New Lab Homes In On RFID Research The new McMaster RFID (radio frequency identiﬁcation) Application Lab (MRAL) is an initiative between McMaster University and EPCglobal Canada, Hewlett-Packard, IPICO, RF Code, Deloitte, Sun Microsystems, LRNI, and Ontario Centres of Excellence. MRAL, the only initiative of its kind in Canada, is located at the McMaster Innovation Park in Hamilton. Radio frequency identiﬁcation is being adopted in industries such as supply chain management, manufacturing, retail, ﬁnancial services, and public health. MRAL will provide a hub for applications-oriented RFID research and development between academia and multiple industries, promoting investigation in technology, social policy, commercialization and business process. In addition to working on a pilot project with Hamilton Health Sciences to develop an equip-
ment management system, the Lab is collaborating with private and public sector organizations to provide contract research services, proof-ofconcept facilities, advisory services, and student and professional training. Four centres at McMaster are involved in the initiative: the Xerox Centre for Engineering Entrepreneurship & Innovation, the Dofasco Centre for Engineering and Public Policy, the McMaster Centre for Emerging Device Technologies, and the McMaster eBusiness Research Centre. The idea for establishing MRAL came from former McMaster student Pankaj Sood, now MRAL Commercialization Manager. He identiﬁed the need and pursued it as his enterprise start-up project while a student at the University’s Xerox Centre for Engineering Entrepreneurship and Innovation (XCEEI). According to IDTechEx, the total value of the RFID market including systems and services will grow from $2.71 billion in 2006 to $26.23 billion in 2016.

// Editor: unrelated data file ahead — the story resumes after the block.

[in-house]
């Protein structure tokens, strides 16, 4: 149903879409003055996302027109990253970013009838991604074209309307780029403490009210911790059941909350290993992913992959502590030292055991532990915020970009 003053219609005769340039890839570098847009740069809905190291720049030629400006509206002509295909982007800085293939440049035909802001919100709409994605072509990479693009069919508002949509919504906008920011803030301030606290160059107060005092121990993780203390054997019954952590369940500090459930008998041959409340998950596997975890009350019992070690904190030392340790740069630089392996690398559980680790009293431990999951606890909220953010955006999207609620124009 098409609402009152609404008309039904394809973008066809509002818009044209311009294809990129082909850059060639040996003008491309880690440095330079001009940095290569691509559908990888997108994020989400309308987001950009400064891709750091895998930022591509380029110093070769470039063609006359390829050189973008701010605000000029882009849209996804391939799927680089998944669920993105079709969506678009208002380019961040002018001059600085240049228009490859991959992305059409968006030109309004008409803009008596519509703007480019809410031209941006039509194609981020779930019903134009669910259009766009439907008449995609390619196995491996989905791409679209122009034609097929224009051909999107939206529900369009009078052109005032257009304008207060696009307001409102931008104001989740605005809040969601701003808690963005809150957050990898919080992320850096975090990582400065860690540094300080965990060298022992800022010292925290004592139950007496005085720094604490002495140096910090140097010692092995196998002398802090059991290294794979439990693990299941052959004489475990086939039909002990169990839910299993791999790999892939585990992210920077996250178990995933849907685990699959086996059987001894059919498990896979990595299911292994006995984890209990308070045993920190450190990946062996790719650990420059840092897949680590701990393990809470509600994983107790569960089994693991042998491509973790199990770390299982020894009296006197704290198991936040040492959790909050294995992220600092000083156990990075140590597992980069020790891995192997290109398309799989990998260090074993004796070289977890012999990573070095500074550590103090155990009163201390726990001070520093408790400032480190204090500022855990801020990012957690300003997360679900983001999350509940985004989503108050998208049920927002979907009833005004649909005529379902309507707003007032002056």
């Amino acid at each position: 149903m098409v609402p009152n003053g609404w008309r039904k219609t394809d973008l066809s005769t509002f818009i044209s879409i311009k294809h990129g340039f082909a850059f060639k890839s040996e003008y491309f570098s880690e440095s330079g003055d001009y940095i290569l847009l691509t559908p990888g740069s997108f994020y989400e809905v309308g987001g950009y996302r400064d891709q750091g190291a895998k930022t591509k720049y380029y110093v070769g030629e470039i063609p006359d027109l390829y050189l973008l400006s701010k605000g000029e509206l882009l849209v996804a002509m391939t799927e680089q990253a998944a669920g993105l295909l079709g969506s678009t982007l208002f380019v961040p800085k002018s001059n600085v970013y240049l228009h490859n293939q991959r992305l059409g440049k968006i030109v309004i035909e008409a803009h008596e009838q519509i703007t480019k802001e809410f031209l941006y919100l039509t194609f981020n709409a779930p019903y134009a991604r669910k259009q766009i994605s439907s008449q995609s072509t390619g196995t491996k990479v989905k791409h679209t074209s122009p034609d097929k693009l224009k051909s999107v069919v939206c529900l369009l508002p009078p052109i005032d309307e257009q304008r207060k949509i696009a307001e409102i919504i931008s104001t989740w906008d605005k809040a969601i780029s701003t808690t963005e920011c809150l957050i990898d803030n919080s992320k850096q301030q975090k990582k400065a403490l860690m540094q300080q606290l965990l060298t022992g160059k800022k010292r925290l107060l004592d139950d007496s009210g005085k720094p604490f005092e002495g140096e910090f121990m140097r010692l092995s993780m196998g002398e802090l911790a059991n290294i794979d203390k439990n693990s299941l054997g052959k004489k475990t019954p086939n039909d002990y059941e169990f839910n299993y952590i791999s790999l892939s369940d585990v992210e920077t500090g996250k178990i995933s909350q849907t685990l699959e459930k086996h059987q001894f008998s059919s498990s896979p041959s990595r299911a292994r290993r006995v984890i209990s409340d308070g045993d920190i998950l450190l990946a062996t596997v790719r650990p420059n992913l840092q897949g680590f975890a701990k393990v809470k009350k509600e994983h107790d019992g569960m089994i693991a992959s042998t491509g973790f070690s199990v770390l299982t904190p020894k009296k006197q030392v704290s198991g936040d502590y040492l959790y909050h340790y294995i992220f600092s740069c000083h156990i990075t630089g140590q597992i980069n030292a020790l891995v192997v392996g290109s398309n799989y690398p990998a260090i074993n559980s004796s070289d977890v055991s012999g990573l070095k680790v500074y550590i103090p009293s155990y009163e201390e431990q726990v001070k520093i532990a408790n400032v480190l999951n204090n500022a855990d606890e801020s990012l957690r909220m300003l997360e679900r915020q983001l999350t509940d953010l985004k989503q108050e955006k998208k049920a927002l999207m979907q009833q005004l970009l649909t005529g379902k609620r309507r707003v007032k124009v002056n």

VP Research Leaves for York
he was appointed Dean of the Faculty of Engineering. Since 2001, he has held the position as VP of research and international affairs. He is also a member of the Ontario Research and Innovation Council (ORIC). Prior to his Mamdouh Shoukri, McMaster’s vice-president academic appointment, Shoukri worked in of research and international affairs, has been various capacities with the research division of named the new President of York University. Ontario Hydro. The appointment takes effect on July 1, 2007. At the announcement of his appointment, Shoukri will be the 7th President and ViceShoukri noted that the decision to leave Chancellor of the Toronto-based institution. McMaster was a hard one to make.“The UniShoukri joined McMaster faculty in 1984 versity has been a part of my life since I was and was appointed Chair of the Department of a graduate student. I am profoundly grateful Mechanical Engineering in 1a990. In 1994, for the many opportunities the University has
Bell Invests in MEEI Program In a show of support for engineering entrepreneurship, Bell Canada announced in October a $1-million investment in the University’s Master of Engineering Entrepreneurship and Innovation (MEEI) program. The funding, which will be provided over the next ﬁve years, will focus on systems and technology development initiatives. MEEI students will work collaboratively with Bell employees to research and evaluate business breakthroughs. MEEI was established to provide engineers and scientists with the skills necessary to transform technical expertise into commercial success.
given me and for the support I’ve received for taking on this new challenge.” University President Peter George noted the many contributions Shoukri has made to McMaster in areas such as attracting promising students and researchers, developing new programs and fostering outreach to industry.“We will miss his guidance and vision.”